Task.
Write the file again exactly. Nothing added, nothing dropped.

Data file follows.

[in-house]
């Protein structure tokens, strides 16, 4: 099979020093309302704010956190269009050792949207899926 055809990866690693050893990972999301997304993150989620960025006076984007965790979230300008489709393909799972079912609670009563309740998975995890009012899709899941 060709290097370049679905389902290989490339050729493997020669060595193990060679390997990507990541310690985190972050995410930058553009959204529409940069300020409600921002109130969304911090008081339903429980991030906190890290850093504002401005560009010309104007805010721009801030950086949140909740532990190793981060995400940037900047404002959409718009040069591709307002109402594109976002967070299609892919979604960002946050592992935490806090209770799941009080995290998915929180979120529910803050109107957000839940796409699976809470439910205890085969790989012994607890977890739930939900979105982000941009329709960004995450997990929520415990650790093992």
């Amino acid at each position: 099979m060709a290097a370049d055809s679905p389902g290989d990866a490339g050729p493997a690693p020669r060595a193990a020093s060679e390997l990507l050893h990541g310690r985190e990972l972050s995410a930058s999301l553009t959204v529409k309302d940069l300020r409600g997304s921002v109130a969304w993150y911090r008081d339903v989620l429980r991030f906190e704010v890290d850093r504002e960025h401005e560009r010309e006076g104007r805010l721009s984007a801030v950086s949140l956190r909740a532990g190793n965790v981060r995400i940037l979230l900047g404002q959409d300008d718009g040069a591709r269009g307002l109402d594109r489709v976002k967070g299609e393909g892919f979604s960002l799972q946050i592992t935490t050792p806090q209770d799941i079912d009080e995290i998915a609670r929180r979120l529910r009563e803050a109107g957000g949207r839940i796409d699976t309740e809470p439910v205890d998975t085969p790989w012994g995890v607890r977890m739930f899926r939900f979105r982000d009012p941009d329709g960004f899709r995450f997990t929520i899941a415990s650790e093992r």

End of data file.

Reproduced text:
[in-house]
């Protein structure tokens, strides 16, 4: 099979020093309302704010956190269009050792949207899926 055809990866690693050893990972999301997304993150989620960025006076984007965790979230300008489709393909799972079912609670009563309740998975995890009012899709899941 060709290097370049679905389902290989490339050729493997020669060595193990060679390997990507990541310690985190972050995410930058553009959204529409940069300020409600921002109130969304911090008081339903429980991030906190890290850093504002401005560009010309104007805010721009801030950086949140909740532990190793981060995400940037900047404002959409718009040069591709307002109402594109976002967070299609892919979604960002946050592992935490806090209770799941009080995290998915929180979120529910803050109107957000839940796409699976809470439910205890085969790989012994607890977890739930939900979105982000941009329709960004995450997990929520415990650790093992």
């Amino acid at each position: 099979m060709a290097a370049d055809s679905p389902g290989d990866a490339g050729p493997a690693p020669r060595a193990a020093s060679e390997l990507l050893h990541g310690r985190e990972l972050s995410a930058s999301l553009t959204v529409k309302d940069l300020r409600g997304s921002v109130a969304w993150y911090r008081d339903v989620l429980r991030f906190e704010v890290d850093r504002e960025h401005e560009r010309e006076g104007r805010l721009s984007a801030v950086s949140l956190r909740a532990g190793n965790v981060r995400i940037l979230l900047g404002q959409d300008d718009g040069a591709r269009g307002l109402d594109r489709v976002k967070g299609e393909g892919f979604s960002l799972q946050i592992t935490t050792p806090q209770d799941i079912d009080e995290i998915a609670r929180r979120l529910r009563e803050a109107g957000g949207r839940i796409d699976t309740e809470p439910v205890d998975t085969p790989w012994g995890v607890r977890m739930f899926r939900f979105r982000d009012p941009d329709g960004f899709r995450f997990t929520i899941a415990s650790e093992r």